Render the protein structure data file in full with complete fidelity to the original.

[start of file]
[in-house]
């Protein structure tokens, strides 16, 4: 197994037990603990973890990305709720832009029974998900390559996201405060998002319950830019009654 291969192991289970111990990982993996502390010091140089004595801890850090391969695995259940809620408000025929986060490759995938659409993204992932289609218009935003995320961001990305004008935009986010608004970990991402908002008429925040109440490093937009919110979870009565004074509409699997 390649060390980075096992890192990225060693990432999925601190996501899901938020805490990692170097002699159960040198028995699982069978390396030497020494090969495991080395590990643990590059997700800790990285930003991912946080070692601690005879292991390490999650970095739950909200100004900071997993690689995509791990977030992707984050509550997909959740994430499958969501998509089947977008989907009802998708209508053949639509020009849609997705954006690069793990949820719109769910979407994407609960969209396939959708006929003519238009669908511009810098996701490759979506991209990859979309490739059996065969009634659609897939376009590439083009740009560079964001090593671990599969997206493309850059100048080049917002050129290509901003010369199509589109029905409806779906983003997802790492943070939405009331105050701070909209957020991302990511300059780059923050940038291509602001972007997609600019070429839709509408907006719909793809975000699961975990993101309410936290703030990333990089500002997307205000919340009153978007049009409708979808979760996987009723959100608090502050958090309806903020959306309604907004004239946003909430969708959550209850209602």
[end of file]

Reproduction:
[in-house]
């Protein structure tokens, strides 16, 4: 197994037990603990973890990305709720832009029974998900390559996201405060998002319950830019009654 291969192991289970111990990982993996502390010091140089004595801890850090391969695995259940809620408000025929986060490759995938659409993204992932289609218009935003995320961001990305004008935009986010608004970990991402908002008429925040109440490093937009919110979870009565004074509409699997 390649060390980075096992890192990225060693990432999925601190996501899901938020805490990692170097002699159960040198028995699982069978390396030497020494090969495991080395590990643990590059997700800790990285930003991912946080070692601690005879292991390490999650970095739950909200100004900071997993690689995509791990977030992707984050509550997909959740994430499958969501998509089947977008989907009802998708209508053949639509020009849609997705954006690069793990949820719109769910979407994407609960969209396939959708006929003519238009669908511009810098996701490759979506991209990859979309490739059996065969009634659609897939376009590439083009740009560079964001090593671990599969997206493309850059100048080049917002050129290509901003010369199509589109029905409806779906983003997802790492943070939405009331105050701070909209957020991302990511300059780059923050940038291509602001972007997609600019070429839709509408907006719909793809975000699961975990993101309410936290703030990333990089500002997307205000919340009153978007049009409708979808979760996987009723959100608090502050958090309806903020959306309604907004004239946003909430969708959550209850209602």